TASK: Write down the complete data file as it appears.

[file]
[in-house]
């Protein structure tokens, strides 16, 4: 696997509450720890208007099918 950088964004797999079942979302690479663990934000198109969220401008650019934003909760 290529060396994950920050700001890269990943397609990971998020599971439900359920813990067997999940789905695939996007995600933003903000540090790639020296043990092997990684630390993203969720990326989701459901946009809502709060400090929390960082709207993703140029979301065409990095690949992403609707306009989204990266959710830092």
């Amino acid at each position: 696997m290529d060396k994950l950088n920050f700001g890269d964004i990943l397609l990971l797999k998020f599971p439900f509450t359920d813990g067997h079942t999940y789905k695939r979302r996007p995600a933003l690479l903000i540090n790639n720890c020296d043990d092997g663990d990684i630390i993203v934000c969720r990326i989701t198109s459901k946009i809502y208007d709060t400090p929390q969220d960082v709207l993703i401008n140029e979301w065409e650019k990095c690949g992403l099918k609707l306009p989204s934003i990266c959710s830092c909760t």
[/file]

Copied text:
[in-house]
């Protein structure tokens, strides 16, 4: 696997509450720890208007099918 950088964004797999079942979302690479663990934000198109969220401008650019934003909760 290529060396994950920050700001890269990943397609990971998020599971439900359920813990067997999940789905695939996007995600933003903000540090790639020296043990092997990684630390993203969720990326989701459901946009809502709060400090929390960082709207993703140029979301065409990095690949992403609707306009989204990266959710830092």
């Amino acid at each position: 696997m290529d060396k994950l950088n920050f700001g890269d964004i990943l397609l990971l797999k998020f599971p439900f509450t359920d813990g067997h079942t999940y789905k695939r979302r996007p995600a933003l690479l903000i540090n790639n720890c020296d043990d092997g663990d990684i630390i993203v934000c969720r990326i989701t198109s459901k946009i809502y208007d709060t400090p929390q969220d960082v709207l993703i401008n140029e979301w065409e650019k990095c690949g992403l099918k609707l306009p989204s934003i990266c959710s830092c909760t």